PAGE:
“Sitting for long periods of time — when you don’t stand up, don’t move at all — tends to cause changes physiologically within your muscles. You stop breaking up fat in your bloodstream, you start getting accumulations of fat … in your liver, your heart and your brain. You get sleepy. You gain weight. You basically are much less healthy than if you’re moving.”
– Gretchen Reynolds, author of The First 20 Minutes
As, I tweeted a while back, almost every teacher and coach (including me) talks too much. We should all talk a lot less and let our students get more reps in class. If possible, we should give them a chance to try it again immediately after getting a negative note. If your students can keep track of how many scenes they have improvised in your class, you have failed as a teacher.
Research on the effects of cardio vascular health on neurobiology seems pretty clear. The fitter you are > the fitter your brain will be > the better you will be at learning and the better you will be at the kind of executive functions that make good improvisors. So get your ass out there and exercise every day.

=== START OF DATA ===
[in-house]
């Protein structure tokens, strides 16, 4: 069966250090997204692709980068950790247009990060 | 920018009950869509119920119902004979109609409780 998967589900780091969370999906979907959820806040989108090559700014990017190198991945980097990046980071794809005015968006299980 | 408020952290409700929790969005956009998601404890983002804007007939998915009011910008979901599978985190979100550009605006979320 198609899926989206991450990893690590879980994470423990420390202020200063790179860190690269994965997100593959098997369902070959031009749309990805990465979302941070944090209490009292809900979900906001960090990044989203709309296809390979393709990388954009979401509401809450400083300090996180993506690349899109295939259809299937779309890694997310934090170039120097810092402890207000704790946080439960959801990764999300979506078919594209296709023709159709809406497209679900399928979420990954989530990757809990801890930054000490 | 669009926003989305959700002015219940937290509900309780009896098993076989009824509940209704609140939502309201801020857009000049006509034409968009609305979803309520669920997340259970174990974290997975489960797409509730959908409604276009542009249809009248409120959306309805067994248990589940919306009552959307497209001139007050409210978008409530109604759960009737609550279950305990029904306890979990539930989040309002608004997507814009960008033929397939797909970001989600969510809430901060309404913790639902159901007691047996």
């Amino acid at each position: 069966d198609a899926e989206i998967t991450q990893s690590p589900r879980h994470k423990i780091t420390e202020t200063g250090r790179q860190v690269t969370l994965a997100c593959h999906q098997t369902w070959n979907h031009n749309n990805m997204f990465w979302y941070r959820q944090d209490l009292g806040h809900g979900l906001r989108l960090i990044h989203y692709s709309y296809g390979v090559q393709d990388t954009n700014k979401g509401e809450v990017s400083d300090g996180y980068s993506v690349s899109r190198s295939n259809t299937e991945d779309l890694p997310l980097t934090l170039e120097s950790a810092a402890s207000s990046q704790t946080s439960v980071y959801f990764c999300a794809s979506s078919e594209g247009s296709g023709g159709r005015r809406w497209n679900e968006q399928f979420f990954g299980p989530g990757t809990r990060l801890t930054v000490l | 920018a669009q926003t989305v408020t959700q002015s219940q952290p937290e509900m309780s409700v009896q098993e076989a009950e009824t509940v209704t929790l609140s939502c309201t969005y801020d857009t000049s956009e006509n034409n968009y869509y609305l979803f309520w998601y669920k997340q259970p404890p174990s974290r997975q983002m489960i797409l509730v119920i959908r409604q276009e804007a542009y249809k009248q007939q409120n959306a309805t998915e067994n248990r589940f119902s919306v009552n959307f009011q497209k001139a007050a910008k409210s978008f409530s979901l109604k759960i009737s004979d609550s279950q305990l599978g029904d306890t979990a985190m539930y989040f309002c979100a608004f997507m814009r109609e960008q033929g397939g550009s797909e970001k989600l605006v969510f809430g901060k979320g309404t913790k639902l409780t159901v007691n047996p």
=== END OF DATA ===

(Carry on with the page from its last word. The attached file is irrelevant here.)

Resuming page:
Exercise also has immediate short term benefits in learning environments, which means I’ll be starting rehearsals that I coach with active warmups that get people moving and their heart rates up. Be ready for it.
Keep things simple and focused. Work one muscle at a time in rehearsal. Repeat exercises from rehearsal to rehearsal or class to class. A student must practice a given skill many times for it to become second nature and useful on stage.
Also, you can’t really practice two things at once and certainly not three. Let students practice something over and over and until it becomes at least partially unconscious, before you add other layers on top of it.
Let students practice things slowly. Too often we are pushing people to do things fast before they have succeeded in doing them slow. In fact, force them to go far slower than they are used to sometimes. Then speed them up. Then slow them back down again.
For the first time in my life, I’m doing movement/physical theater classes. It’s silly and ridiculous and queer, but it’s also fun and playful and ultimately quite useful. I recommend it.